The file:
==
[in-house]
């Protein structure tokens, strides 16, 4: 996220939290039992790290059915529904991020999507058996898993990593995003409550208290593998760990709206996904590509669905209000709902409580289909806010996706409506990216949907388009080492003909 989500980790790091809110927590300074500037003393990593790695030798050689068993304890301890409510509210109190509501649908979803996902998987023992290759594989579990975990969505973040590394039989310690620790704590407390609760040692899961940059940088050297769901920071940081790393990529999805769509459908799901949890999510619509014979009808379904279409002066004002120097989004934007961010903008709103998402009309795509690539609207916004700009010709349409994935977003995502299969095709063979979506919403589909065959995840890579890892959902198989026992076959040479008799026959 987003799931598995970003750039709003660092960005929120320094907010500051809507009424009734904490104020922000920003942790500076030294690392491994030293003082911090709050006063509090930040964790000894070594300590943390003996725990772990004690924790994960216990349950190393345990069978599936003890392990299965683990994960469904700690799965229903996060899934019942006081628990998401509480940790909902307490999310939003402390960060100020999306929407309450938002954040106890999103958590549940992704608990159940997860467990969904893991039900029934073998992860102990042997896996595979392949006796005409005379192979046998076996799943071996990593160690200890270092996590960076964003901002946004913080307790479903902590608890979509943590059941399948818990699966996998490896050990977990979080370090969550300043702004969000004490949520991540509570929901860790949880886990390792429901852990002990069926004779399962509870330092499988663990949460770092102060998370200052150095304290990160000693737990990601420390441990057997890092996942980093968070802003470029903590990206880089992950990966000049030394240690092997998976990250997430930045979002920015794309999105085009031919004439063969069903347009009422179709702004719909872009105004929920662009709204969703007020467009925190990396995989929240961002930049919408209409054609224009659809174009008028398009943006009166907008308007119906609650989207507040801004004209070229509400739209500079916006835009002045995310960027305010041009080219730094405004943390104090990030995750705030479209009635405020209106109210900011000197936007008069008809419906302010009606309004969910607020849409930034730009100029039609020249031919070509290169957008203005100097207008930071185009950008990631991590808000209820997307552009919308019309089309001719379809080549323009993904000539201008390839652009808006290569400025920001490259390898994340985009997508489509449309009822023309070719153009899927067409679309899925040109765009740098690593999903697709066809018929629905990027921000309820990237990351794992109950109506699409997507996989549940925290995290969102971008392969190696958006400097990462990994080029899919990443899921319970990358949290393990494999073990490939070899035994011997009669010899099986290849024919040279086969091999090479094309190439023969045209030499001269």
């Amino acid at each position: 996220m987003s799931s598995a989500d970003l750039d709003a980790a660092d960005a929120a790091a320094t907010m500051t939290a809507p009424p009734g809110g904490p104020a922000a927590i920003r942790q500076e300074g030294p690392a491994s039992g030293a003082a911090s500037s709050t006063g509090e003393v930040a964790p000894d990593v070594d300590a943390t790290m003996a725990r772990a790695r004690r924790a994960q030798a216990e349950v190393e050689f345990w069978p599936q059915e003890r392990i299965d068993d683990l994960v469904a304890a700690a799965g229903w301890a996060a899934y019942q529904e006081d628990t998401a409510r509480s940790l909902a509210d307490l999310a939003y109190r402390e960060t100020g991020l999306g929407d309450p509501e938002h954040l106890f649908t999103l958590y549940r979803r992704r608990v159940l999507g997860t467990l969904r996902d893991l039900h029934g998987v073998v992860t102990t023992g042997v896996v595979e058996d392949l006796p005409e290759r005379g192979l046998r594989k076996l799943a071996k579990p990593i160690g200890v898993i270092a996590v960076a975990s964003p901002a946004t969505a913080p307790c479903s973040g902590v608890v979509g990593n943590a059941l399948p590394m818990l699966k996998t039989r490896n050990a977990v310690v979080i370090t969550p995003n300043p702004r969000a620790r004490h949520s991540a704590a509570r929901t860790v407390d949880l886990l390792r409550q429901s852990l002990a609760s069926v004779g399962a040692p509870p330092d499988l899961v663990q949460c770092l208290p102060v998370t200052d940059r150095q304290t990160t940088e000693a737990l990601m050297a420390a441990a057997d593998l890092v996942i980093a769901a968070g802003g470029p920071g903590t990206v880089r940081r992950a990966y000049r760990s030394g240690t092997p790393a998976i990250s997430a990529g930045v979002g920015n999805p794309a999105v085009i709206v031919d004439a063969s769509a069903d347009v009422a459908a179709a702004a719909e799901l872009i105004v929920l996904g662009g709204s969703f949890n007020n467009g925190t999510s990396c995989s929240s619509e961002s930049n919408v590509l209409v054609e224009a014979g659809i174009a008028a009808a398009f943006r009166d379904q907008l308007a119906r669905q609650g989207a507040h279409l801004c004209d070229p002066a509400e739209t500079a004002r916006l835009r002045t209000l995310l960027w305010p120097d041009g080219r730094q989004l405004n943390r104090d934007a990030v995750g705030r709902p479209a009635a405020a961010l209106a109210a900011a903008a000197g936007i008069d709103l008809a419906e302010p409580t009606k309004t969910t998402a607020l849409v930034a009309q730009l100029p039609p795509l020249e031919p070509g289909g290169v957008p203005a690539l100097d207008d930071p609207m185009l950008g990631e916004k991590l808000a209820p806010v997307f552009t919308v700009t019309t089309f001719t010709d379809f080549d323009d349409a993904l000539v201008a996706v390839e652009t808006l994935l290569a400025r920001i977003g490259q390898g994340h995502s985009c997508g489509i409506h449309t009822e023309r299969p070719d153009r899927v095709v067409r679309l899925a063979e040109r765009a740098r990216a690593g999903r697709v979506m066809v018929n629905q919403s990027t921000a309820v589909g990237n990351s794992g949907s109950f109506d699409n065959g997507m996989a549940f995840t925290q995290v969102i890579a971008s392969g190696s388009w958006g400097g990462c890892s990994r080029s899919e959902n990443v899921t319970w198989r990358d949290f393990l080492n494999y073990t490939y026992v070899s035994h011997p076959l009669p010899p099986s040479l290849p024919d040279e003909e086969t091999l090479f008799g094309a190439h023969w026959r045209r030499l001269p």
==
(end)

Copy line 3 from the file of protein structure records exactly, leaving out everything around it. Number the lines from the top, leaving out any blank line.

């Amino acid at each position: 996220m987003s799931s598995a989500d970003l750039d709003a980790a660092d960005a929120a790091a320094t907010m500051t939290a809507p009424p009734g809110g904490p104020a922000a927590i920003r942790q500076e300074g030294p690392a491994s039992g030293a003082a911090s500037s709050t006063g509090e003393v930040a964790p000894d990593v070594d300590a943390t790290m003996a725990r772990a790695r004690r924790a994960q030798a216990e349950v190393e050689f345990w069978p599936q059915e003890r392990i299965d068993d683990l994960v469904a304890a700690a799965g229903w301890a996060a899934y019942q529904e006081d628990t998401a409510r509480s940790l909902a509210d307490l999310a939003y109190r402390e960060t100020g991020l999306g929407d309450p509501e938002h954040l106890f649908t999103l958590y549940r979803r992704r608990v159940l999507g997860t467990l969904r996902d893991l039900h029934g998987v073998v992860t102990t023992g042997v896996v595979e058996d392949l006796p005409e290759r005379g192979l046998r594989k076996l799943a071996k579990p990593i160690g200890v898993i270092a996590v960076a975990s964003p901002a946004t969505a913080p307790c479903s973040g902590v608890v979509g990593n943590a059941l399948p590394m818990l699966k996998t039989r490896n050990a977990v310690v979080i370090t969550p995003n300043p702004r969000a620790r004490h949520s991540a704590a509570r929901t860790v407390d949880l886990l390792r409550q429901s852990l002990a609760s069926v004779g399962a040692p509870p330092d499988l899961v663990q949460c770092l208290p102060v998370t200052d940059r150095q304290t990160t940088e000693a737990l990601m050297a420390a441990a057997d593998l890092v996942i980093a769901a968070g802003g470029p920071g903590t990206v880089r940081r992950a990966y000049r760990s030394g240690t092997p790393a998976i990250s997430a990529g930045v979002g920015n999805p794309a999105v085009i709206v031919d004439a063969s769509a069903d347009v009422a459908a179709a702004a719909e799901l872009i105004v929920l996904g662009g709204s969703f949890n007020n467009g925190t999510s990396c995989s929240s619509e961002s930049n919408v590509l209409v054609e224009a014979g659809i174009a008028a009808a398009f943006r009166d379904q907008l308007a119906r669905q609650g989207a507040h279409l801004c004209d070229p002066a509400e739209t500079a004002r916006l835009r002045t209000l995310l960027w305010p120097d041009g080219r730094q989004l405004n943390r104090d934007a990030v995750g705030r709902p479209a009635a405020a961010l209106a109210a900011a903008a000197g936007i008069d709103l008809a419906e302010p409580t009606k309004t969910t998402a607020l849409v930034a009309q730009l100029p039609p795509l020249e031919p070509g289909g290169v957008p203005a690539l100097d207008d930071p609207m185009l950008g990631e916004k991590l808000a209820p806010v997307f552009t919308v700009t019309t089309f001719t010709d379809f080549d323009d349409a993904l000539v201008a996706v390839e652009t808006l994935l290569a400025r920001i977003g490259q390898g994340h995502s985009c997508g489509i409506h449309t009822e023309r299969p070719d153009r899927v095709v067409r679309l899925a063979e040109r765009a740098r990216a690593g999903r697709v979506m066809v018929n629905q919403s990027t921000a309820v589909g990237n990351s794992g949907s109950f109506d699409n065959g997507m996989a549940f995840t925290q995290v969102i890579a971008s392969g190696s388009w958006g400097g990462c890892s990994r080029s899919e959902n990443v899921t319970w198989r990358d949290f393990l080492n494999y073990t490939y026992v070899s035994h011997p076959l009669p010899p099986s040479l290849p024919d040279e003909e086969t091999l090479f008799g094309a190439h023969w026959r045209r030499l001269p």